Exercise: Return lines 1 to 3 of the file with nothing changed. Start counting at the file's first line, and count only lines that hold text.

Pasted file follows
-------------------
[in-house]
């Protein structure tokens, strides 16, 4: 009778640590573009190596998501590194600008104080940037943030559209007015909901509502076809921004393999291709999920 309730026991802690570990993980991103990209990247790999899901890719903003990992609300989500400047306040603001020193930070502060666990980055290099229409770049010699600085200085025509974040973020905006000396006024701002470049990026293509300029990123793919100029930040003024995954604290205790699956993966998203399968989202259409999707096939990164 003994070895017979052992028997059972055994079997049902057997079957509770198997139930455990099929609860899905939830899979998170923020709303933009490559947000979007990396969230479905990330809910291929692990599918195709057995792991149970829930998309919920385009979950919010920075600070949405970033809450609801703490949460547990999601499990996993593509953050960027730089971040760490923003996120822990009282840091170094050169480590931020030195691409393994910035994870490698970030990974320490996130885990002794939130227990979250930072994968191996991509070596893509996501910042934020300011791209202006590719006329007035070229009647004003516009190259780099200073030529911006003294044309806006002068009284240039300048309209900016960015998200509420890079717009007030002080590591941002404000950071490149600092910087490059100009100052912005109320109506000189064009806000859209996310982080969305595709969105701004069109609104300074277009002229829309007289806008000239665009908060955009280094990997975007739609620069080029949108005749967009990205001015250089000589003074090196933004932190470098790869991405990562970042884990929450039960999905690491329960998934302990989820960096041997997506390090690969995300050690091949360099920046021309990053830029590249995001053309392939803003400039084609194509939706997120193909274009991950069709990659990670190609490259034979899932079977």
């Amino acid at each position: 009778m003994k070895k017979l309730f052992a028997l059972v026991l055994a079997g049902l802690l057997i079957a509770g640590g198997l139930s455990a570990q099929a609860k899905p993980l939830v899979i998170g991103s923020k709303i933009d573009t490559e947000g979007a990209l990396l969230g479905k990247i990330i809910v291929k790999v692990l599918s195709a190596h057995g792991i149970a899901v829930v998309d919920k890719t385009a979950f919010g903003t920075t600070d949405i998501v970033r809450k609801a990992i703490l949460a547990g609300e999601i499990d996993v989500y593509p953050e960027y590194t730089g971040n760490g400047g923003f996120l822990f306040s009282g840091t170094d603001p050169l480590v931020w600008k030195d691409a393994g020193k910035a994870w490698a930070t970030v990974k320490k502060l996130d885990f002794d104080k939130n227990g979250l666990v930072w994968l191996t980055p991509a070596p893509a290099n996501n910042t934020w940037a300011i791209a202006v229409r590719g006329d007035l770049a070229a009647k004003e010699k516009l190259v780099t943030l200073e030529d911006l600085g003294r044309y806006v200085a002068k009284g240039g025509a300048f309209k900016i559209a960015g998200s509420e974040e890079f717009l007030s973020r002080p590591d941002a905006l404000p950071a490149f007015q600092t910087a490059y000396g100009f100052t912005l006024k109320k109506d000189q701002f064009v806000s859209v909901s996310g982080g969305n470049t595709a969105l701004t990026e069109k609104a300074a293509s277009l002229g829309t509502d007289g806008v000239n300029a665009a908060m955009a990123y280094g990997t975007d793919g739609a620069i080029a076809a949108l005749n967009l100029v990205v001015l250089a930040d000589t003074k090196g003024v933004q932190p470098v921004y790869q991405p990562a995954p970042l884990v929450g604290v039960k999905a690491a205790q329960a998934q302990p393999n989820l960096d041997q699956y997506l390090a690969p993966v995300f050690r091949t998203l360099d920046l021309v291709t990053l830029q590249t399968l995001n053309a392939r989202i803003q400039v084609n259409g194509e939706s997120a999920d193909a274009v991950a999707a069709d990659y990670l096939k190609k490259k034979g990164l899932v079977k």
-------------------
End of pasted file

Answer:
[in-house]
């Protein structure tokens, strides 16, 4: 009778640590573009190596998501590194600008104080940037943030559209007015909901509502076809921004393999291709999920 309730026991802690570990993980991103990209990247790999899901890719903003990992609300989500400047306040603001020193930070502060666990980055290099229409770049010699600085200085025509974040973020905006000396006024701002470049990026293509300029990123793919100029930040003024995954604290205790699956993966998203399968989202259409999707096939990164 003994070895017979052992028997059972055994079997049902057997079957509770198997139930455990099929609860899905939830899979998170923020709303933009490559947000979007990396969230479905990330809910291929692990599918195709057995792991149970829930998309919920385009979950919010920075600070949405970033809450609801703490949460547990999601499990996993593509953050960027730089971040760490923003996120822990009282840091170094050169480590931020030195691409393994910035994870490698970030990974320490996130885990002794939130227990979250930072994968191996991509070596893509996501910042934020300011791209202006590719006329007035070229009647004003516009190259780099200073030529911006003294044309806006002068009284240039300048309209900016960015998200509420890079717009007030002080590591941002404000950071490149600092910087490059100009100052912005109320109506000189064009806000859209996310982080969305595709969105701004069109609104300074277009002229829309007289806008000239665009908060955009280094990997975007739609620069080029949108005749967009990205001015250089000589003074090196933004932190470098790869991405990562970042884990929450039960999905690491329960998934302990989820960096041997997506390090690969995300050690091949360099920046021309990053830029590249995001053309392939803003400039084609194509939706997120193909274009991950069709990659990670190609490259034979899932079977």
């Amino acid at each position: 009778m003994k070895k017979l309730f052992a028997l059972v026991l055994a079997g049902l802690l057997i079957a509770g640590g198997l139930s455990a570990q099929a609860k899905p993980l939830v899979i998170g991103s923020k709303i933009d573009t490559e947000g979007a990209l990396l969230g479905k990247i990330i809910v291929k790999v692990l599918s195709a190596h057995g792991i149970a899901v829930v998309d919920k890719t385009a979950f919010g903003t920075t600070d949405i998501v970033r809450k609801a990992i703490l949460a547990g609300e999601i499990d996993v989500y593509p953050e960027y590194t730089g971040n760490g400047g923003f996120l822990f306040s009282g840091t170094d603001p050169l480590v931020w600008k030195d691409a393994g020193k910035a994870w490698a930070t970030v990974k320490k502060l996130d885990f002794d104080k939130n227990g979250l666990v930072w994968l191996t980055p991509a070596p893509a290099n996501n910042t934020w940037a300011i791209a202006v229409r590719g006329d007035l770049a070229a009647k004003e010699k516009l190259v780099t943030l200073e030529d911006l600085g003294r044309y806006v200085a002068k009284g240039g025509a300048f309209k900016i559209a960015g998200s509420e974040e890079f717009l007030s973020r002080p590591d941002a905006l404000p950071a490149f007015q600092t910087a490059y000396g100009f100052t912005l006024k109320k109506d000189q701002f064009v806000s859209v909901s996310g982080g969305n470049t595709a969105l701004t990026e069109k609104a300074a293509s277009l002229g829309t509502d007289g806008v000239n300029a665009a908060m955009a990123y280094g990997t975007d793919g739609a620069i080029a076809a949108l005749n967009l100029v990205v001015l250089a930040d000589t003074k090196g003024v933004q932190p470098v921004y790869q991405p990562a995954p970042l884990v929450g604290v039960k999905a690491a205790q329960a998934q302990p393999n989820l960096d041997q699956y997506l390090a690969p993966v995300f050690r091949t998203l360099d920046l021309v291709t990053l830029q590249t399968l995001n053309a392939r989202i803003q400039v084609n259409g194509e939706s997120a999920d193909a274009v991950a999707a069709d990659y990670l096939k190609k490259k034979g990164l899932v079977k």